Fight Like the Devil: The First Day at Gettysburg, July 1, 1863 by Chris MackowskiDo not bring on a general engagement, Confederate General Robert E. Lee warned his commanders. The Army of Northern Virginia, slicing its way through south-central Pennsylvania, was too spread out, too vulnerable, for a full-scale engagement with its old nemesis, the Army of the Potomac. Too much was riding on this latest Confederate invasion of the North. Too much was at stake. As Confederate forces groped their way through the mountain passes, a chance encounter with Federal cavalry on the outskirts of a small Pennsylvania crossroads town triggered a series of events that quickly escalated beyond Lee s or anyone s control. Waves of soldiers materialized on both sides in a constantly shifting jigsaw of combat. You will have to fight like the devil . . . one Union cavalryman predicted. The costliest battle in the history of the North American continent had begun. July 1, 1863 remains the most overlooked phase of the battle of Gettysburg, yet it set the stage for all the fateful events that followed. Bringing decades of familiarity to the discussion, historians Chris Mackowski, Kristopher D. White, and Daniel T. Davis, in their engaging style, recount the action of that first day of battle and explore the profound implications in Fight Like the Devil. About the Authors: Chris Mackowski and Kristopher D. White are cofounders of Emerging Civil War and Daniel T. Davis is chief historian. Between them, they have authored more than a dozen books and have penned articles for Civil War Times, America s Civil War, Hallowed Ground, and Blue & Gray. Chris is a writing professor at St. Bonaventure University in Allegany, NY, and historian-in-residence at Stevenson Ridge, a historic property on the Spotsylvania battlefield. Daniel is a graduate of Longwood University with a B.A. in public history and has worked as a historian at Appomattox Court House National Historic Site. Kris is a historian for the Penn-Trafford Recreation Board and a continuing education instructor for the Community College of Allegheny County near Pittsburgh; he is also a former Licensed Battlefield Guide. All have worked as historians at Fredericksburg and Spotsylvania National Military Park. Read their blog at www.emergingcivilwar.com."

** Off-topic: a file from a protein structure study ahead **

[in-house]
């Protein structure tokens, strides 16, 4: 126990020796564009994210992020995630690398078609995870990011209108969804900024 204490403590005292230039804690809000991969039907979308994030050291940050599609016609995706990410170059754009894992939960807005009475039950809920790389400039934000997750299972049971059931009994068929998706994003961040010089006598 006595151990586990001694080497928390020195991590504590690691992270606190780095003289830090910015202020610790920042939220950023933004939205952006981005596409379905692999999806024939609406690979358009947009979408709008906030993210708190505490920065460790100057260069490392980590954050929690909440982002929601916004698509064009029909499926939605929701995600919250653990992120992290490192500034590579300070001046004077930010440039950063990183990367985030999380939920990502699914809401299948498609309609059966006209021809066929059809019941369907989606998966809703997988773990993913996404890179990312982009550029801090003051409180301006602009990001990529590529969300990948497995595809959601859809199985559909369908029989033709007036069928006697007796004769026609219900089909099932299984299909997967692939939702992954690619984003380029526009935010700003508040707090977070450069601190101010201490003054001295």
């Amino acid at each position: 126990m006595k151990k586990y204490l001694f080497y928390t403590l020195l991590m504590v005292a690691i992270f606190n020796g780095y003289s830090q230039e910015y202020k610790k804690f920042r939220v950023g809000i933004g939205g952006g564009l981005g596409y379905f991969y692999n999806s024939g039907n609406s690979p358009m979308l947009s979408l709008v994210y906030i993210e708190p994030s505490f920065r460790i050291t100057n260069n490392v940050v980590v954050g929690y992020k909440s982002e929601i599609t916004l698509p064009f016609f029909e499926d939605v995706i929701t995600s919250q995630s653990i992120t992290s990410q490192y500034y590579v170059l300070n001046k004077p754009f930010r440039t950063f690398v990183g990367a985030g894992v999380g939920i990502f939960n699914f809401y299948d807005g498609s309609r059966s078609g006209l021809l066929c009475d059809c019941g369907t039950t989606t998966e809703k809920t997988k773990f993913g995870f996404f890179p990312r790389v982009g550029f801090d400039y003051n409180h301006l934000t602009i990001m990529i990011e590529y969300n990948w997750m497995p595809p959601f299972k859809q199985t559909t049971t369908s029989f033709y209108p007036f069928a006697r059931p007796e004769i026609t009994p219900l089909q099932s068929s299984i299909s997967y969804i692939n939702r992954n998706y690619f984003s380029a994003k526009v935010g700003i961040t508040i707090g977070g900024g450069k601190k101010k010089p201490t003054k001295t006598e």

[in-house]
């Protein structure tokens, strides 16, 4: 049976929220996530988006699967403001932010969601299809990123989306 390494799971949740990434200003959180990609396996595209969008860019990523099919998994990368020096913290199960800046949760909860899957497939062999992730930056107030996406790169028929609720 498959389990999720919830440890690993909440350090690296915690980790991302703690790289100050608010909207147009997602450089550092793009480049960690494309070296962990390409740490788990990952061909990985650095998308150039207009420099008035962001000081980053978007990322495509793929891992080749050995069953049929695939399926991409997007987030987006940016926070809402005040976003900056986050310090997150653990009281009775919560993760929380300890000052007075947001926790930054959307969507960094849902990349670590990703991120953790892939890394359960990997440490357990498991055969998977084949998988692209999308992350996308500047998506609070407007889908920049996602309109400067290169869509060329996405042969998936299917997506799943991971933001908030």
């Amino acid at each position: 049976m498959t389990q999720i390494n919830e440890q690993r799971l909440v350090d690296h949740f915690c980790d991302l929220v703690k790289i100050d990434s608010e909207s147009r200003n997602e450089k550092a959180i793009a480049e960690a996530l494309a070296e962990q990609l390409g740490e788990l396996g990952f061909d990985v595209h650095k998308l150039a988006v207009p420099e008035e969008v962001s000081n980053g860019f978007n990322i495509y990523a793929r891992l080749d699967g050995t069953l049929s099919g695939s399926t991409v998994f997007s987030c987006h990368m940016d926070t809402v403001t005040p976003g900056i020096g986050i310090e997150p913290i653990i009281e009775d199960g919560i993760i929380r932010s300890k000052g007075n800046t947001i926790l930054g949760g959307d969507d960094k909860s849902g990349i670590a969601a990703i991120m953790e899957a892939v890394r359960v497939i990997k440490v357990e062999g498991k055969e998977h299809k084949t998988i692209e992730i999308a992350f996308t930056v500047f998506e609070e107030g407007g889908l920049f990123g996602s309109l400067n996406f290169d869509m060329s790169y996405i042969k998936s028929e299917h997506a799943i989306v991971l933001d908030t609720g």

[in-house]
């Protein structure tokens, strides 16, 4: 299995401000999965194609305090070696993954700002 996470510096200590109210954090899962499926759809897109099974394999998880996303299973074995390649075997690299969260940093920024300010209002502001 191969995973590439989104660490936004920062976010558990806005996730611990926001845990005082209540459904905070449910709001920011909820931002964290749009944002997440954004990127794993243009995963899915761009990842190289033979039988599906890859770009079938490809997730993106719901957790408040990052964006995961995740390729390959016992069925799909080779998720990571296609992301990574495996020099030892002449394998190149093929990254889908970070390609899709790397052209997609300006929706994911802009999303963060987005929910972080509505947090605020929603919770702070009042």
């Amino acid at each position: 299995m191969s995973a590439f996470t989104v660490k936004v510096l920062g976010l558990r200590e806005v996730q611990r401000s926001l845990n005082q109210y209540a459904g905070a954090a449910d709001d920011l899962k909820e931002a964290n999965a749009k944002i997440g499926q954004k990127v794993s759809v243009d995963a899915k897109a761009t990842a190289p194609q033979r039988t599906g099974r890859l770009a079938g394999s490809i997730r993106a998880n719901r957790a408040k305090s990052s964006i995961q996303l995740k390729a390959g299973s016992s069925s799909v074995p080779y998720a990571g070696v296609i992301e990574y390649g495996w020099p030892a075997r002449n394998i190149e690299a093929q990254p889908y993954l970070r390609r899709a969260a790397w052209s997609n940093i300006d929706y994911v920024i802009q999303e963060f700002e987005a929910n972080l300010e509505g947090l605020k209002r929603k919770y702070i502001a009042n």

Battle of Gettysburg
July 1 , July 3 , Battle of Gettysburg General Robert E. First battling north of the city, by the second day Union forces had retreated south, forming a strong line as men arrived almost continuously. On the third day, the infamous Pickett's Charge marked the end of the Confederates hope for a victory The bloodiest three days in American history. General John Reynolds is killed west of Gettysburg, Pennsylvania. Less than a month earlier, Abraham Lincoln had offered him command of the Army of the Potomac.
Battle of Gettysburg , July 13, , major engagement in the American Civil War , fought 35 miles 56 km southwest of Harrisburg , Pennsylvania , that was a crushing Southern defeat. It is generally regarded as the turning point of the war and has probably been more intensively studied and analyzed than any other battle in U. The South lost many of its men, including generals and colonels, and Gen. Robert E. Lee lost all hope of invading the North. He fought the rest of the war on the defensive. The Gettysburg Address was a speech given on November 19, , by U.
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Meade, at the crossroads town of Gettysburg.
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American Battlefield Trusts map of the Battle of Gettysburg - Morning Fight for McPherson Ridge
In the fields outside a small Pennsylvania town, two massive armies collided unexpectedly, provoking the bloodiest battle of the Civil War. Robert E. Lee , began crossing the Potomac River for its second invasion of the North. On June 29, newly appointed federal commander Maj. George Meade ordered his 94,man Army of the Potomac to pursue.
Lee and the Army of the Potomac under Union Maj. George G. It soon escalated into a major battle which culminated in the outnumbered and defeated Union forces retreating to the high ground south of Gettysburg, Pennsylvania. The first-day battle proceeded in three phases as combatants continued to arrive at the battlefield. In the morning, two brigades of Confederate Maj. Henry Heth 's division of Lt. Hill 's Third Corps were delayed by dismounted Union cavalrymen under Brig.
In the early hours of July 1, , Gen. Hill directed his corps of the Army of Northern Virginia to make a reconnaissance in force toward the town of Gettysburg. John Reynolds. In spite of the staunch Union resistance, the Confederates had the advantage in terms of numbers and position. Richard S.